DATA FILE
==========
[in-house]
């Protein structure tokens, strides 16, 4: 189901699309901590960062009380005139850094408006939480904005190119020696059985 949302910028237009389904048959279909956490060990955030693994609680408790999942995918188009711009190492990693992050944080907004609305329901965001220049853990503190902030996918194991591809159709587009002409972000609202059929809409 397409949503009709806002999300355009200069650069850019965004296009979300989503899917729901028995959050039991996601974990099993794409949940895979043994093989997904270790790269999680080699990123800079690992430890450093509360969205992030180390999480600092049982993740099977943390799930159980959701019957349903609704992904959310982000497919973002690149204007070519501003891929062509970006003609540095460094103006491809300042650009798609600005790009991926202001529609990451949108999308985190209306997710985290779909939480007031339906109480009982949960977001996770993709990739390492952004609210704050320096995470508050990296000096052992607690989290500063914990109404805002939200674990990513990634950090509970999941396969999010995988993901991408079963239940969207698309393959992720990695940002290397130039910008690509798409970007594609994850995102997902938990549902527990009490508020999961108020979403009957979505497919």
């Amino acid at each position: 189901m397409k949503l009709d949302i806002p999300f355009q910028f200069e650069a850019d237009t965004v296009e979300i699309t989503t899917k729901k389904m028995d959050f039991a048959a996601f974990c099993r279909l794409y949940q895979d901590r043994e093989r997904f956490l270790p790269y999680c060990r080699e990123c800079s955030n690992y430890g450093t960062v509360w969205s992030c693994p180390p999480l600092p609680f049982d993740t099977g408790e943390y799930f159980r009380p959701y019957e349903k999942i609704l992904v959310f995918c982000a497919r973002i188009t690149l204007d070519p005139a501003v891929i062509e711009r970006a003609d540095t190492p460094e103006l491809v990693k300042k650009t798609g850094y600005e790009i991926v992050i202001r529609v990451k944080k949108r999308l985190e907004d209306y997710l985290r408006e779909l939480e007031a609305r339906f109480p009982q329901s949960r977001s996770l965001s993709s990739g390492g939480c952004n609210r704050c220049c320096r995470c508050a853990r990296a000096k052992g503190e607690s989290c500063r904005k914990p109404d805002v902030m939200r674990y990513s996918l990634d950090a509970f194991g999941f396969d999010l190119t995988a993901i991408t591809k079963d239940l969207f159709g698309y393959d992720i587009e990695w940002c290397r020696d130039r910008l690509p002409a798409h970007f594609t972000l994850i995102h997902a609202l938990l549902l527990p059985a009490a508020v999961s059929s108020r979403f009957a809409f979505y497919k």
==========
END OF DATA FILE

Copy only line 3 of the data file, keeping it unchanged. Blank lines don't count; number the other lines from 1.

């Amino acid at each position: 189901m397409k949503l009709d949302i806002p999300f355009q910028f200069e650069a850019d237009t965004v296009e979300i699309t989503t899917k729901k389904m028995d959050f039991a048959a996601f974990c099993r279909l794409y949940q895979d901590r043994e093989r997904f956490l270790p790269y999680c060990r080699e990123c800079s955030n690992y430890g450093t960062v509360w969205s992030c693994p180390p999480l600092p609680f049982d993740t099977g408790e943390y799930f159980r009380p959701y019957e349903k999942i609704l992904v959310f995918c982000a497919r973002i188009t690149l204007d070519p005139a501003v891929i062509e711009r970006a003609d540095t190492p460094e103006l491809v990693k300042k650009t798609g850094y600005e790009i991926v992050i202001r529609v990451k944080k949108r999308l985190e907004d209306y997710l985290r408006e779909l939480e007031a609305r339906f109480p009982q329901s949960r977001s996770l965001s993709s990739g390492g939480c952004n609210r704050c220049c320096r995470c508050a853990r990296a000096k052992g503190e607690s989290c500063r904005k914990p109404d805002v902030m939200r674990y990513s996918l990634d950090a509970f194991g999941f396969d999010l190119t995988a993901i991408t591809k079963d239940l969207f159709g698309y393959d992720i587009e990695w940002c290397r020696d130039r910008l690509p002409a798409h970007f594609t972000l994850i995102h997902a609202l938990l549902l527990p059985a009490a508020v999961s059929s108020r979403f009957a809409f979505y497919k």